East Tennessee History: The Hog Killing

Published 9:36 am Wednesday, April 8, 2020

When I was growing up, we rarely bought meat, but we raised our own livestock. Dad did not have much luck raising cattle, so most of our meat were hogs and chickens.
I learned early in life that I should not get too attached to the animals we raised. As a boy I remember making a mistake one time of naming some of our chickens. A few weeks later we were having chicken for supper when I noticed that one of our hens was missing. A hen I called “Faithful.”
Then it occurred to me that “Faithful” was a partially eaten chicken thigh on my plate. After that, I remember that each bite was harder and harder to swallow, and that taught me very quickly that everything on our little farm was there to eat, except the dogs and cat of course.
I especially did not get too close to the hogs because to me they were walking bacon strips. As the weather grew cool, I would get excited because I knew it was almost time for a hog killing.
Almost every one of our neighbors had hogs. Some made their mark on them and let them free roam in the mountains, growing fatter every day on the abundance of acorns and other wilderness food. Others, like my father, kept the hogs in pens until the weather grew cold and the nights grew long.
It was my job to “slop” the hogs, adding a little hog feed or corn to everyday waste from the kitchen table. Whatever the dogs and cat would not eat, the hogs got, including peelings and extra scraps of food. All of this would be mixed with some hog feed called “chop” and then a little water was added.
As I poured the concoction into the hog trough, sometimes I would stand and scratch the hogs’ backs or just watch them eat, and image the sausage and tenderloin that was going to be on my table.
When November came, it was time to have a hog killing. Neighbors gathered to our house and helped us kill and “render” the hog. We usually paid them in pieces of meat, and when they killed their hogs, we would help them.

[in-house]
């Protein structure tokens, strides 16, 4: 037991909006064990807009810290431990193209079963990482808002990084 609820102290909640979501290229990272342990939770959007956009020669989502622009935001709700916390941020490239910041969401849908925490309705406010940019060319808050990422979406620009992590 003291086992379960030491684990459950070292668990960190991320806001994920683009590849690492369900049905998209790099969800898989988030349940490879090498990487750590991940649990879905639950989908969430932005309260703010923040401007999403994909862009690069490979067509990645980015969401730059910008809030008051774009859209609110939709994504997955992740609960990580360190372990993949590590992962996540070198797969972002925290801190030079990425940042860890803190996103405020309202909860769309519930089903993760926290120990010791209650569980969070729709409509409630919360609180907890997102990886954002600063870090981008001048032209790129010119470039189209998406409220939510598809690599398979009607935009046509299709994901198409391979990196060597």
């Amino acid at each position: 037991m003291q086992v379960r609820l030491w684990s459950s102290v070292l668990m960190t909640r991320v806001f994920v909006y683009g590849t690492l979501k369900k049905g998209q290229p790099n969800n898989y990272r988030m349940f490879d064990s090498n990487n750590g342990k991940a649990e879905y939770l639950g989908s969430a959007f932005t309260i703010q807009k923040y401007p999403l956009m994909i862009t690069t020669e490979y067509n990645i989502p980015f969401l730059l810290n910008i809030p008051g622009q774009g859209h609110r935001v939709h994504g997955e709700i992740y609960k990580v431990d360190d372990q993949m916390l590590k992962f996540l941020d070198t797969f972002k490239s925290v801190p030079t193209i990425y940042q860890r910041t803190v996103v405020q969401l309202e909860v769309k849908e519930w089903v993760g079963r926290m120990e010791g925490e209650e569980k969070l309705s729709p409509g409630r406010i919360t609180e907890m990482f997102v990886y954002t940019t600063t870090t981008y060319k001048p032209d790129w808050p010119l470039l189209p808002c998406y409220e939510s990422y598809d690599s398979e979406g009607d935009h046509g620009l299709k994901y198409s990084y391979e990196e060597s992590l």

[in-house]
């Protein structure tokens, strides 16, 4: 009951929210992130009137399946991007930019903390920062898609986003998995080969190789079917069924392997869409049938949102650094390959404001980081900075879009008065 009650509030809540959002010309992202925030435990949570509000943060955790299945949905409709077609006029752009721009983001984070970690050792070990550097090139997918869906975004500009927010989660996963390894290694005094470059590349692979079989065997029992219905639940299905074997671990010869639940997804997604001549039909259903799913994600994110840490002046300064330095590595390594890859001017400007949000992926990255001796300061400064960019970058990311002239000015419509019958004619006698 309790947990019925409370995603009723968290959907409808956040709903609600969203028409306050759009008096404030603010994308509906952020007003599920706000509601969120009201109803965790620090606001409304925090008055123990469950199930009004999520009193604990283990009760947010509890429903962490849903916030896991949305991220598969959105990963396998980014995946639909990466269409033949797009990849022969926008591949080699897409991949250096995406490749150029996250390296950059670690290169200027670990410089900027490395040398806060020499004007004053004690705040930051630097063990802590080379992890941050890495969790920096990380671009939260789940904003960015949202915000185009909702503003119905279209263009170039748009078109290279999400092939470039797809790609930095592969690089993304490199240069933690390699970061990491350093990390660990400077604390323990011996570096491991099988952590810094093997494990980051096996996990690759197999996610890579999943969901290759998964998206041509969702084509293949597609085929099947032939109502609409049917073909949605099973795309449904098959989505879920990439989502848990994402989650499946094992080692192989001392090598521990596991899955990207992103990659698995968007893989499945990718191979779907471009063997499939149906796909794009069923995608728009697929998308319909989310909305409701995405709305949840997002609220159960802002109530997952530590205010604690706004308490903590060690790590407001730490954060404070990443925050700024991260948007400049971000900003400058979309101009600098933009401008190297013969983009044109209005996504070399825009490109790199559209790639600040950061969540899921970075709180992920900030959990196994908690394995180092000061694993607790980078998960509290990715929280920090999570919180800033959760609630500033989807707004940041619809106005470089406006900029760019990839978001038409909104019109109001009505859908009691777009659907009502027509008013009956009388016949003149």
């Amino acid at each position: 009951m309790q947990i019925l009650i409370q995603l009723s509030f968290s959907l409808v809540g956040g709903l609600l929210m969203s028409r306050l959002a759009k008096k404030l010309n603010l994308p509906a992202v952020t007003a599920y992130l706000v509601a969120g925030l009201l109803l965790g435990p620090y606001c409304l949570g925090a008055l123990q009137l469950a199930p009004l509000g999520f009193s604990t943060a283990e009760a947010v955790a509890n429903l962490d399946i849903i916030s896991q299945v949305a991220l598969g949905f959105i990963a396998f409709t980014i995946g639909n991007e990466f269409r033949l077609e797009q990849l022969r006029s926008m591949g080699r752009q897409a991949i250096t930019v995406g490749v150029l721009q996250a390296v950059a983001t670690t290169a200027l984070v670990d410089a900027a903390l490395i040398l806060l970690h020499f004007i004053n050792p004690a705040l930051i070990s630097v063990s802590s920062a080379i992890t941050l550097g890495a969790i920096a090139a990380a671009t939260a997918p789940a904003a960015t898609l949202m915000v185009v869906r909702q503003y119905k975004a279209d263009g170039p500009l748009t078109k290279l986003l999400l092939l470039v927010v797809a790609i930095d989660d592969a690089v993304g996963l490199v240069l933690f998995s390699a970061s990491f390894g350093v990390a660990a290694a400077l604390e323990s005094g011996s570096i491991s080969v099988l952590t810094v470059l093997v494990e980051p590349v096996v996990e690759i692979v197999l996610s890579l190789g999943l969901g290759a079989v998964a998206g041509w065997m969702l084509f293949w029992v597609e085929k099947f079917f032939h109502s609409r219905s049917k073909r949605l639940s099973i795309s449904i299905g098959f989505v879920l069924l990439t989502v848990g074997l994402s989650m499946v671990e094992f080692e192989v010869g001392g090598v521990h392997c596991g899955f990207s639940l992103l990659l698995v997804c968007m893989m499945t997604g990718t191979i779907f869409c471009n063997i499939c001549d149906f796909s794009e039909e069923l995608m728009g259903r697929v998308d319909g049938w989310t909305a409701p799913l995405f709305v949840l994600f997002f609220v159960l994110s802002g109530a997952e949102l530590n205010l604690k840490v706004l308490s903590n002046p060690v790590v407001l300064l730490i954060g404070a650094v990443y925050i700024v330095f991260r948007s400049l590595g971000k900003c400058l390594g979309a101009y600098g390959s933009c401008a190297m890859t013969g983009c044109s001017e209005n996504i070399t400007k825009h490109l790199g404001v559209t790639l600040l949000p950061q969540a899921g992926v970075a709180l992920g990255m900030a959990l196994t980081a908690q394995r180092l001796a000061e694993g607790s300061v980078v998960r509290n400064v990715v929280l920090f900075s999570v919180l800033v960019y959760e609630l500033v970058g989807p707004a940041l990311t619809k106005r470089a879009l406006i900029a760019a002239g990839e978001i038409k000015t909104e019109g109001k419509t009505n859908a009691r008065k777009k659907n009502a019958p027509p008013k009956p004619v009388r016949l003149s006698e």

Probably the most memorable hog killing that I can remember happened at our house one year. My grandfather was there to help us kill and “work-up” the hog, and he insisted on doing the actual killing of the hog with an old beat up pistol he owned.
My grandfather was known to have a drink of alcohol from time to time. Some said he would drink at the drop of a hat, and he would drop the hat.
That day he had taken a few sips of his favorite spirit, and he was ready to shoot the hog. His first mistake was he opened the door of the hog lot and got in the pen with the hog. His second mistake was having a gun that could not kill a squirrel, much less, a fully grown hog.
Grandpa shot the big male hog, and all that bullet did was make the hog mad. He turned on grandpa and ran between his legs while grandpa was busy trying to reload. The hog knocked him off his feet and ran out the gate with my grandpa holding on for dear life riding backwards on that hog.
The last we saw of grandpa was his hat fly off his head and the hog finally throwing him off his back.
Grandpa recovered from his wounds and sobered up. Eventually, someone found the hog, and we had that hog killing. The hog was delicious by the way.
I told this story to say one important thing. East Tennessee history includes many facts and dates, and it also includes stories that have been woven into our heritage. Some of these stories may be sad, some may be happy or funny, but all are a part of who we really are as a people.
While we are isolated from each other because of the coronavirus and all we have is time, make a phone call to an older person who has lived in these mountains all their lives. Talk to them about their past, and you will be amazed at what you discover and the stories they tell.

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